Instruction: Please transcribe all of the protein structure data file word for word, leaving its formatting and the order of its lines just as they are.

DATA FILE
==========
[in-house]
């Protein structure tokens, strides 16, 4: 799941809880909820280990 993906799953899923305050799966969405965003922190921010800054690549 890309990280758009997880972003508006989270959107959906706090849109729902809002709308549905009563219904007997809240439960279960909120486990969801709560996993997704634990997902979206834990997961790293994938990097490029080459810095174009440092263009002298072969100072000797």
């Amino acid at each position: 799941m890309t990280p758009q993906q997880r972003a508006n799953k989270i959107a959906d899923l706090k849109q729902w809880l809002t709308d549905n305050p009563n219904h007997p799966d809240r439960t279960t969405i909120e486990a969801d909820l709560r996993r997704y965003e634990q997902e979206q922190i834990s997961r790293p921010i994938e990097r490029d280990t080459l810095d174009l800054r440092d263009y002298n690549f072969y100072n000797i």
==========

[in-house]
């Protein structure tokens, strides 16, 4: 799941809880909820280990 993906799953899923305050799966969405965003922190921010800054690549 890309990280758009997880972003508006989270959107959906706090849109729902809002709308549905009563219904007997809240439960279960909120486990969801709560996993997704634990997902979206834990997961790293994938990097490029080459810095174009440092263009002298072969100072000797």
């Amino acid at each position: 799941m890309t990280p758009q993906q997880r972003a508006n799953k989270i959107a959906d899923l706090k849109q729902w809880l809002t709308d549905n305050p009563n219904h007997p799966d809240r439960t279960t969405i909120e486990a969801d909820l709560r996993r997704y965003e634990q997902e979206q922190i834990s997961r790293p921010i994938e990097r490029d280990t080459l810095d174009l800054r440092d263009y002298n690549f072969y100072n000797i």